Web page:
|How Shoe Goo Can Save You a Fortune on Shoes|
Submitted by: Ray @ Tip Hero 07/31/2008 2:18 AM
I walk a lot, in fact the running joke among my neighbors is that I get back from my two o'clock walk just in time for my three o'clock walk. With all this walking I go through a lot of tennis shoes. I can typically wear out the soles of new shoes within six weeks. The soles of my shoes typically wear out in the same place, and in the same fashion each and every time (see pic below).
It seemed a waste, the shoes were perfectly fine except for the soles wearing out. I would try to wear them as long as I could, sometimes until I wore a hole clear through the entire sole of the shoe. I also live in Oregon which means we get our fair share of rain and the minute you wear through the rubber sole they become completely useless in the rain unless you like going around with wet socks and cold toes.
I got tired of spending $30-$40 every couple of months to buy a new pair of shoes. I had heard about skaters using a product called shoe goo to repair the soles of their shoes. Skateboarders primarily use the same foot to strike the ground to propel them, as a result they wear out the soles of their shoes in record time. To save money they use shoe goo to rebuild the soles of their shoe and keep them from going through new shoes like Imelda Marcos.
What is Shoe Goo?
Shoe Goo is a rubbery adhesive and sealant that comes out of a tube just like jelly. Shoe Goo is not a trademarked product and several different manufacturers make and market it under Shoe Goo and similar names. It also works as a waterproof sealant and comes in two colors: clear and black. You can typically find Shoe Goo at shoe stores, shoe repair shops, Ebay, Amazon, Wal-Mart, and Target. I purchased some at Target under the name Super Goo and paid $3.99 for a 3 oz tube. You can find Super Goo in their shoe section.
What Can it be Used For?
Shoe Goo is perfect for repairing several different types of shoe problems. It repairs splitting, when the rubber sole detaches from the base of the shoe and flaps. It's also great on tears were it can act as a waterproof sealant. Finally, it's most famous for rebuilding the soles of shoes that wear out.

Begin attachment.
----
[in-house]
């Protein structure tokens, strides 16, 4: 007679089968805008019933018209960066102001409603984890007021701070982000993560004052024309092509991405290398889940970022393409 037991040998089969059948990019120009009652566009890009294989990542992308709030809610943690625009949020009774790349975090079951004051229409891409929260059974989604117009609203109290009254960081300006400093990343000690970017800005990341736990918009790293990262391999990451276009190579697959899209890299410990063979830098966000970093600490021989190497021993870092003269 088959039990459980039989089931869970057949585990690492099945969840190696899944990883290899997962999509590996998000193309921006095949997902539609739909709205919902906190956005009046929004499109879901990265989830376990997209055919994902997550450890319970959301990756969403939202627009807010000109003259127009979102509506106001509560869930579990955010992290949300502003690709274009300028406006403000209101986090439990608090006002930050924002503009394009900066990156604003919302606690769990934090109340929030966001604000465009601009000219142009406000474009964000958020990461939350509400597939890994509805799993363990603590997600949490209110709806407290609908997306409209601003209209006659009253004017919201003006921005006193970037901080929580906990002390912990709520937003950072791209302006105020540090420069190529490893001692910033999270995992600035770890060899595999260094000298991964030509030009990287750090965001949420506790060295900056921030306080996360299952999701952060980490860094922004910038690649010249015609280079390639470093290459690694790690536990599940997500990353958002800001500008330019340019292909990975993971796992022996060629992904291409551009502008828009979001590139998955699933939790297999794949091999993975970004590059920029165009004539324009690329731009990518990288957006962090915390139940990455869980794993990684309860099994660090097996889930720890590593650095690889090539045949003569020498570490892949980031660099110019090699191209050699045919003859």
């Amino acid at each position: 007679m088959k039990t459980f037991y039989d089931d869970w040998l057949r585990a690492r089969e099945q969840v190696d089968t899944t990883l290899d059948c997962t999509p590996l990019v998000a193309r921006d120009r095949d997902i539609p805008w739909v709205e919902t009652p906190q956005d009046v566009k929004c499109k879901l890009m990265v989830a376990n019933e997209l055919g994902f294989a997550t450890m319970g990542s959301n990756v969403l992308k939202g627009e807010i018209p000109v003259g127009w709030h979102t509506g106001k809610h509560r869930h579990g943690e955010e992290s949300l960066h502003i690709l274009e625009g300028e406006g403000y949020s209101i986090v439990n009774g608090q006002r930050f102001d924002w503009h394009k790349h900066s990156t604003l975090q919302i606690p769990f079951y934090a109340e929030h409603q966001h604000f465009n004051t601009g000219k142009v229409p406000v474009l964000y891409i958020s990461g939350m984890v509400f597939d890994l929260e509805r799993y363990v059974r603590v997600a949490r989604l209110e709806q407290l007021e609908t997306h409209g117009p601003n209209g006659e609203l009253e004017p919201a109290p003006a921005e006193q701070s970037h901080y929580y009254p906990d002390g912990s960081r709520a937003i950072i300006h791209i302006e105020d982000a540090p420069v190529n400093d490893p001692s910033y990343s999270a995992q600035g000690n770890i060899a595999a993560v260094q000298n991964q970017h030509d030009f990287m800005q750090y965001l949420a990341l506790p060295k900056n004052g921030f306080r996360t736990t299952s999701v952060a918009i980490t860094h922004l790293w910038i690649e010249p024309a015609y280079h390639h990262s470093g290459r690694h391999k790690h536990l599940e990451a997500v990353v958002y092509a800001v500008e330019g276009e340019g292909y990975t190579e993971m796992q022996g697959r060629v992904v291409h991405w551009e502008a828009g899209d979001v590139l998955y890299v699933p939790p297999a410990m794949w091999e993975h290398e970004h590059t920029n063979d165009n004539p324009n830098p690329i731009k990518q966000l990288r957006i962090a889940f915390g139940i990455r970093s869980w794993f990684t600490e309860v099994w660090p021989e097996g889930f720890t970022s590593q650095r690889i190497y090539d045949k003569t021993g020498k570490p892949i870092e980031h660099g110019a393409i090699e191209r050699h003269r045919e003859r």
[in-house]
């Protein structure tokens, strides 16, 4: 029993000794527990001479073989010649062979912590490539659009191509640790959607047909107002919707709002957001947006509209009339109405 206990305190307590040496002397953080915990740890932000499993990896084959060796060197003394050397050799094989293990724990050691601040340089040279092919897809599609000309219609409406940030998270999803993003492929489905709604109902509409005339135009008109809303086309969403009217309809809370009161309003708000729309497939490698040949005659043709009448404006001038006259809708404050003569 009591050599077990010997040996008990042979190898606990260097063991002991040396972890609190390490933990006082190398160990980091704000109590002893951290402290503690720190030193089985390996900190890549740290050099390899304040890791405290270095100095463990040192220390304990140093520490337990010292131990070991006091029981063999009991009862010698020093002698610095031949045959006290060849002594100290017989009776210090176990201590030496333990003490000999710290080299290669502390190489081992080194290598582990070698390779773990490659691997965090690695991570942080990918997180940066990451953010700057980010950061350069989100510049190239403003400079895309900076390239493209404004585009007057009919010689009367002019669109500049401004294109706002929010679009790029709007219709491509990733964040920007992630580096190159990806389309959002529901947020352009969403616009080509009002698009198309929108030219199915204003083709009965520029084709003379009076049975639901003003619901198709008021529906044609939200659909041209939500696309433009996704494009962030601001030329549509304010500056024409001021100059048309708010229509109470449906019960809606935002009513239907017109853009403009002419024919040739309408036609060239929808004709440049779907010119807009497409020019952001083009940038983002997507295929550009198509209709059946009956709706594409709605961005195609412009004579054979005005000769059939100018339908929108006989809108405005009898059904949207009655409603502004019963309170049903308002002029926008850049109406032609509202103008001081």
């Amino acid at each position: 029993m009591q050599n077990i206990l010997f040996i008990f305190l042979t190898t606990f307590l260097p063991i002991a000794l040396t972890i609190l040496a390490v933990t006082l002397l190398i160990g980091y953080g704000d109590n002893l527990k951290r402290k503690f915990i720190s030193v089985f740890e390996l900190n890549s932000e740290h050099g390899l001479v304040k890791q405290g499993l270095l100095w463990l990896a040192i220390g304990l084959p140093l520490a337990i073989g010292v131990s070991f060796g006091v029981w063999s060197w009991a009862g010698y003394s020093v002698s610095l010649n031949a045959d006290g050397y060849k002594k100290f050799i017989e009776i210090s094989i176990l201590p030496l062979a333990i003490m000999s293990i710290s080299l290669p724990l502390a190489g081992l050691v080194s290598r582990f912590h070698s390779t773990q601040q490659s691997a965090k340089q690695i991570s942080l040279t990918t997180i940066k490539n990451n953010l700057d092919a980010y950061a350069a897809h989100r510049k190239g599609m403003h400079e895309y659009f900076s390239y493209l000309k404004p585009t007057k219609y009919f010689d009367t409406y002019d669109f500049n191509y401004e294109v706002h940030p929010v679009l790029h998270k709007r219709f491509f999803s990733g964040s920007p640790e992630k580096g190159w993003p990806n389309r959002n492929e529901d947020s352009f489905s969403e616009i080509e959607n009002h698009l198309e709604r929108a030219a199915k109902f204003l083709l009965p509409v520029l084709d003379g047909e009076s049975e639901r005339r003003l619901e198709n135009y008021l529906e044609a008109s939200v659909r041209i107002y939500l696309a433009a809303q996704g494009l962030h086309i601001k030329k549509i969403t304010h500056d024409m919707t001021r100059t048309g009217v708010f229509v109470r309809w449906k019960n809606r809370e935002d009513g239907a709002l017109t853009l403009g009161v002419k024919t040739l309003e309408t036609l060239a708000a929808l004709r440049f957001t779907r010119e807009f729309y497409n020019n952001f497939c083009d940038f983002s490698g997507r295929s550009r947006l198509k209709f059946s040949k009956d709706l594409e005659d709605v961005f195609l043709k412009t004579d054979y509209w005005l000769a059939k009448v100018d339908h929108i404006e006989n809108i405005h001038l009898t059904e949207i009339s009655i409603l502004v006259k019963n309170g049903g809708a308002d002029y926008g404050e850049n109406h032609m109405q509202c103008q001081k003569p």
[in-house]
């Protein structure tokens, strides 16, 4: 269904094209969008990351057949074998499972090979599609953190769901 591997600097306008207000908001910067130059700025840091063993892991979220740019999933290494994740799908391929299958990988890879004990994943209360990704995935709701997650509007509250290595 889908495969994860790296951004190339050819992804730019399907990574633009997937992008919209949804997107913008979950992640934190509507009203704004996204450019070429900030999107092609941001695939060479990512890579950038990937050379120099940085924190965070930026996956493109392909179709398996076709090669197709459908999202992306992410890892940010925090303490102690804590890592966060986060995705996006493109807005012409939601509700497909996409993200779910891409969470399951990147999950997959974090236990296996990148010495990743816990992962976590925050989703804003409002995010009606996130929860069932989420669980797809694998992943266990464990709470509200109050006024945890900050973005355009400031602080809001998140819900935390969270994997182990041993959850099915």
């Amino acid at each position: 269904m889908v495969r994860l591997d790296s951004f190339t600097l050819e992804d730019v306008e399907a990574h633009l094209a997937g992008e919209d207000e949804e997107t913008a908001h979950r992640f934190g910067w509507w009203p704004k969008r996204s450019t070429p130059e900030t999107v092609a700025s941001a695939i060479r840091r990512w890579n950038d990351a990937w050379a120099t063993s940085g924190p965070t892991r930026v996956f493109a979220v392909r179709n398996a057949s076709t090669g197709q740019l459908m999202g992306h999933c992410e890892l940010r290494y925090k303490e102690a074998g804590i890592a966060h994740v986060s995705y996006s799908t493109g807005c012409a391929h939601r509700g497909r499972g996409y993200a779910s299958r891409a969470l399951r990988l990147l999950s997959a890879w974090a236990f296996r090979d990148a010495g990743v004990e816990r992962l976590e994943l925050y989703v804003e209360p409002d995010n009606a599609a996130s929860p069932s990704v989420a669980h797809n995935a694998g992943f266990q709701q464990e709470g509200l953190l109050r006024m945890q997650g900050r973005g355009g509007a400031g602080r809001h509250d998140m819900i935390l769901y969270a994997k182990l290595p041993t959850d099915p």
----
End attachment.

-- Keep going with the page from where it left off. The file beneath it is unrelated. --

Before sitting down to use Shoe Goo to fix your shoes I recommend gathering the following items: A rag, sand paper or a nail filer, an ice cube, and a tooth pick. Just like any adhesive, shoegoo vapors are harmful and should be applied outside. Also, be sure to read the safety instructions on the tube.
Use a piece of sand paper or a nail filer to rough up the surface you whish to apply the shoe goo to. This makes the adhesive stick better to the sole of the shoe.
Squeeze out some of the adhesive to the worn down area. For the spot above I squeezed out three lines of shoe goo across the worn down area. I then used an ice cube to evenly distribute the shoe goo across the area. Ice cubes are handy because the adhesive doesn't stick to ice making it easier to apply. I also used a tooth pick to apply goo to areas needing more precision. Shoe Goo can be a little unruly and messy but you get the hang of it pretty quickly.
The pictures above show the results. It may not be the prettiest application of adhesive but it's going to save me from spending another $40 on a pair of tennis shoes and that brings tears of joy to my eyes. You can also apply several coats of shoe goo to build up the sole. Apply one coat, let it dry for two hours, and then apply another coat. The 3 oz tube I bought is enough to repair at least a dozen shoes.
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Photo Credit: Ray
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